Plainly “hitting the ground running”, he rearranged the presidio organization throughout modern-day northern Mexico and the U.S. Southwest. Of interest is the fact that he saved Presidio San Antonio de Béxar from closing in 1772 by realigning Spanish settlers from Louisiana and moving the Texas capital from Los Adaes to San Antonio.
Most of the changes were to assure a safer environment for Spanish pioneers who continued to suffer under constant native attacks. Administratively, Colonel Oconór enhanced presidial financial and operational procedures as directed by the king’s new laws. Although instability between Spanish settlers and native tribes continued, his tireless efforts proved to be positive steps within the inclusive New Spain management structure. All in all, historians agree that Oconór had a tough job to do, and doing it to the best of his ability, he performed well.
His meticulous manner and loyalty to the Spanish King in fulfilling his duties is aptly demonstrated in the following document he wrote at San Xavier del Bac, Tucson, Arizona, on August 20, 1775:
“I, Hugo Oconór, Knight of the Order of Calatrava, colonel of infantry in his Majesty’s armies and commandant inspector of the frontier posts of New Spain certify that having conducted the exploration prescribed in Article three of the New Royal Regulation of Presidios issued by His Majesty on the tenth of September 1772 for the moving of the company of San Ignacio de Tubac in the Province of Sonora, I selected and marked out … a place known as San Agustín del Tucsón as the new site of the Presidio. … On this twentieth day of August of the year 1775 at Mission of San Xavier del Bac. (Signed) Hugo Oconór, Fray Francisco Garcés, and Juan Fernández Carmona.” (Source: Archivo General de la Nación, México City).”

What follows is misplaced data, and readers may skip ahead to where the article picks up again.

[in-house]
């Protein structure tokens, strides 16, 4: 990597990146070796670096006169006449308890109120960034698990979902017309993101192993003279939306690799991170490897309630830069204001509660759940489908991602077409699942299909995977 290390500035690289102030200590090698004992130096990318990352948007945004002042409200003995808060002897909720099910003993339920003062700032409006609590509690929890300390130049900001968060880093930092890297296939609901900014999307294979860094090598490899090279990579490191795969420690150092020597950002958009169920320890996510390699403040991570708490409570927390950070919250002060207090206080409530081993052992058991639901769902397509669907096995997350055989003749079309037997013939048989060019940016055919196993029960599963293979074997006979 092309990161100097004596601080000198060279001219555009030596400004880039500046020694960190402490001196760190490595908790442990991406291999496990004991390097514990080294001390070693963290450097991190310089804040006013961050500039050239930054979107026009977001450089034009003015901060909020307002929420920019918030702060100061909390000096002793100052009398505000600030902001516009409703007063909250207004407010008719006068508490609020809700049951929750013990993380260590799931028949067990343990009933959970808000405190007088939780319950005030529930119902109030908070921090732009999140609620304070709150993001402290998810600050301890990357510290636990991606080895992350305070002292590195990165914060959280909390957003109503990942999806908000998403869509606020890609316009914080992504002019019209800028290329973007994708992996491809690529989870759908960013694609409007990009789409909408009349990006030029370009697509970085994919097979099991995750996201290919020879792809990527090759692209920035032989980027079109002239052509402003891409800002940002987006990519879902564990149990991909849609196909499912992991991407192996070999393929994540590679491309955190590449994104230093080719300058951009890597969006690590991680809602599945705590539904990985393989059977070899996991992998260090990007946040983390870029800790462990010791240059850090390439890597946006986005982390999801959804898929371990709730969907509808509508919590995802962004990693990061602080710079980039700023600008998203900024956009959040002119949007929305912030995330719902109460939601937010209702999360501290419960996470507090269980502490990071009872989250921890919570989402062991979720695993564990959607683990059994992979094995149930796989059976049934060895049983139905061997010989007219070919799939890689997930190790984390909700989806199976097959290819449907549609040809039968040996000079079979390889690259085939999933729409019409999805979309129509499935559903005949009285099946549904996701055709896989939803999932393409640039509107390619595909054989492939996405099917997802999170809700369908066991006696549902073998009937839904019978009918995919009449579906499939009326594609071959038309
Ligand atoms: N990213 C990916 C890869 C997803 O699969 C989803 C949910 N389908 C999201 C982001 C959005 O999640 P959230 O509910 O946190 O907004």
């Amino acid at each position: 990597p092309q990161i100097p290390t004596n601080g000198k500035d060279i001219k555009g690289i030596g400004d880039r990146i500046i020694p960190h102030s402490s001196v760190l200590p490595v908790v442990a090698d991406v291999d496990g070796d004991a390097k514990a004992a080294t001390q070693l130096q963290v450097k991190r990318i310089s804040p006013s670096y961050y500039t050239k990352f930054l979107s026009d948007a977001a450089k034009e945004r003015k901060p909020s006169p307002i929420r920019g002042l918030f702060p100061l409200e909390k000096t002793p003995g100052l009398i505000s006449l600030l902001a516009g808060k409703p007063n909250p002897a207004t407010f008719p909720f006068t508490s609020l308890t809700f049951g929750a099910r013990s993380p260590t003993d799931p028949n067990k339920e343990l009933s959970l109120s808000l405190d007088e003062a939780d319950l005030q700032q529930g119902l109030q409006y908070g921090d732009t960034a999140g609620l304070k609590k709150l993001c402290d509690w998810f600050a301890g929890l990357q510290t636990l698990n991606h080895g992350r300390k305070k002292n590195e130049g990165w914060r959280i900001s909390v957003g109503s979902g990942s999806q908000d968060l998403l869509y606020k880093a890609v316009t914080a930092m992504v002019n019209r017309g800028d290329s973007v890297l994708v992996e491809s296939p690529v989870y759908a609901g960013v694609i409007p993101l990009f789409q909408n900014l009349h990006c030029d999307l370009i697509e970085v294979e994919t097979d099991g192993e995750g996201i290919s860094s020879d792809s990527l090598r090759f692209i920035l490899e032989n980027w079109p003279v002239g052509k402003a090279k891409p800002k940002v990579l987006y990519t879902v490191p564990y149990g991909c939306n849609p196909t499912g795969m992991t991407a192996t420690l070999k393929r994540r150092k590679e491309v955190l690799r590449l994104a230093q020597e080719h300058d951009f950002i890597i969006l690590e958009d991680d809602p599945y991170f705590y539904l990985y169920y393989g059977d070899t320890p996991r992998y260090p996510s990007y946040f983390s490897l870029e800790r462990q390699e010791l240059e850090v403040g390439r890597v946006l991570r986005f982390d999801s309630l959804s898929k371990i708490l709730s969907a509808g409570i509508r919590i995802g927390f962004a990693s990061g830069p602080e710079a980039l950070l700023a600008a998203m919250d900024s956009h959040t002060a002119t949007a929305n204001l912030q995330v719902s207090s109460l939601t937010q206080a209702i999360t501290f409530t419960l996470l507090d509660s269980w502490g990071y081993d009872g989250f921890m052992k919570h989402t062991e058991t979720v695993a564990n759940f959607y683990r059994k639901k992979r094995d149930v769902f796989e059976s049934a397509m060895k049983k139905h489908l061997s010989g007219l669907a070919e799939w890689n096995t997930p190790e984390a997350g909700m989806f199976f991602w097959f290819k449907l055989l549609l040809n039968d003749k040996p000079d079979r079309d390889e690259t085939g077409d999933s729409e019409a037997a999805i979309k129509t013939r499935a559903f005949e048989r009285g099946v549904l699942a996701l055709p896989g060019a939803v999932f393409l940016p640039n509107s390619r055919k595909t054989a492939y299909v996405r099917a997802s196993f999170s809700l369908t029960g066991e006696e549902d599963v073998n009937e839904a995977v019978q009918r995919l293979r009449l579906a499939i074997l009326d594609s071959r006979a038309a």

As such, Hugo Oconór is known as the father of Tucson. Nevertheless, King Carlos III initiated further executive actions and reassigned Hugo Oconór to the position of Governor of Yucatán. Alas, Brigadier General Hugo Oconór (‘El Capitán Colorado”), the first New Spain Presidios Inspector General and Governor of two states (Texas and Yucatán), died in Yucatán in 1779. He was only 47 years old.
In summary, I offer the brief biography above to show once again that the heritage of Spanish Mexican-descent people in Texas (and the U.S.) isn’t one-dimensional. It’s as rich as anybody else’s. Expectedly, the close association with the Irish here in America has flourished, including Los San Patricios, an Irish unit that gallantly fought for Mexico against the U.S. during the U.S. Mexico War of 1846-48. My hope is that this synopsis inspires Texans of Mexican descent to learn more of the true roots of this great place we call Texas.
Finally, if next St Patrick’s Day you see New Spain descendants in Texas, throughout the Southwest, and elsewhere wearing the shamrock and sporting green “Kiss me, I’m Irish” T-shirts, you better believe it. Erin go bragh (Ireland Forever)!